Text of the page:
The European Union (EU) has drastically changed its course for the future of biofuels. Until this week, the EU planned to be the world leader in using biofuels as an alternative to petroleum-based fuel, aiming for 10% of transportation fuels to be derived from biofuels by 2020.
Next week, I will moderate a panel titled "Beyond the Phony 'Debate': Government Science and the Climate Crisis" in Washington, DC. In case I needed any proof that the climate is important, last month's flooding in the Midwest gave me a personal look at what the Intergovernmental Panel on Climate Change was talking about last year when it warned of "an increased chance of intense precipitation and flooding due to the greater water-holding capacity of a warmer atmosphere."
The photograph at right shows a road not far from my home in Portage, Wisconsin that was damaged during the floods. In Sauk County, just a few miles from where I live, officials estimated that 95 percent of the roads were damaged. The seven states where the flooding occurred are still trying to assess the cost of the disaster, but it is already clear that the damages will run into billions of dollars.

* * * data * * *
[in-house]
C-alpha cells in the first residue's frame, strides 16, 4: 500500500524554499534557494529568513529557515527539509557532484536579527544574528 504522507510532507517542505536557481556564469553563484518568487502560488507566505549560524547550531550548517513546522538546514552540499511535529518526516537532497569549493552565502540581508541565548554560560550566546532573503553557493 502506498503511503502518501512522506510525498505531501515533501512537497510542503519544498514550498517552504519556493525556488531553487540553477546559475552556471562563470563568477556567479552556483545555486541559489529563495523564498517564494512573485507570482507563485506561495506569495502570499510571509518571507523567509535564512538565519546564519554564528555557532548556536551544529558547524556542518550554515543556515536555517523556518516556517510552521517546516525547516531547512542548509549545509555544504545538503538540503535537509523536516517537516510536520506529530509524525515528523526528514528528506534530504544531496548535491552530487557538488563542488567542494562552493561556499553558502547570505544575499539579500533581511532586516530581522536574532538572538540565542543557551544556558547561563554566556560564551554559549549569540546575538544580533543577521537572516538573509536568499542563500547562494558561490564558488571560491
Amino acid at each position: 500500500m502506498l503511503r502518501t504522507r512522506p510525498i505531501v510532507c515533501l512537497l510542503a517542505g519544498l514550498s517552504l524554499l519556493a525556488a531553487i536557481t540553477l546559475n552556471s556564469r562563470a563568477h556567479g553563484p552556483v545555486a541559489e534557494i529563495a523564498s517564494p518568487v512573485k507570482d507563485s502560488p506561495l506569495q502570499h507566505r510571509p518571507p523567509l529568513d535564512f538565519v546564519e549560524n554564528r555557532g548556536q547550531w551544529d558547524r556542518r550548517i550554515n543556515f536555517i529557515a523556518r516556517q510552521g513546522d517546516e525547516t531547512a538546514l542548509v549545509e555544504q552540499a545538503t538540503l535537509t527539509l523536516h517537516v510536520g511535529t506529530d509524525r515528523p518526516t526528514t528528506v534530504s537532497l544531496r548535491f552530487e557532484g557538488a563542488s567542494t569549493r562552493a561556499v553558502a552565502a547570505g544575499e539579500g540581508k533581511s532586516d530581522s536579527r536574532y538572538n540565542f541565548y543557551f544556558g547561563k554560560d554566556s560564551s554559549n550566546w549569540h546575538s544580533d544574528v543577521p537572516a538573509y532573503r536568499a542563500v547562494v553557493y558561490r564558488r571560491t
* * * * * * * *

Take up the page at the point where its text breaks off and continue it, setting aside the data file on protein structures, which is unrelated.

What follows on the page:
In Lake Delton, about 20 miles from Portage, the water broke through a dam, causing the entire lake (600 million gallons of water) to drain into the Wisconsin River, washing away several homes in its path. The Wisconsin River passes through Portage. Like other local residents, I spent some time at the levee, gawking at the rising waters and watching for bits of other people's homes as they floated downstream.
The American Association of Public Health Physicians (AAPHP) has published an updated analysis of H.R. 1108, the massive bill currently under consideration by Congress that would give the U.S. Food and Drug Administration authority to regulate tobacco products. AAPHP concludes, "This bill is a scam.
Do federal scientists fear for their jobs for speaking the truth? What about corporate-funded science? Increasingly, powerful institutions have tried to curb scientific independence and integrity regarding issues as wide-ranging as public health, the environment, the economy, and government energy policy.
The number of warning letters sent by the U.S. Food and Drug Administration to corporations has dropped by 50% in the last decade. In 2002, the regulatory agency decided that all warning letters should go through the office of its chief counsel, a move "designed to strengthen the letters and make them legally consistent and credible." But the change may have just succeeded in slowing the process to a crawl.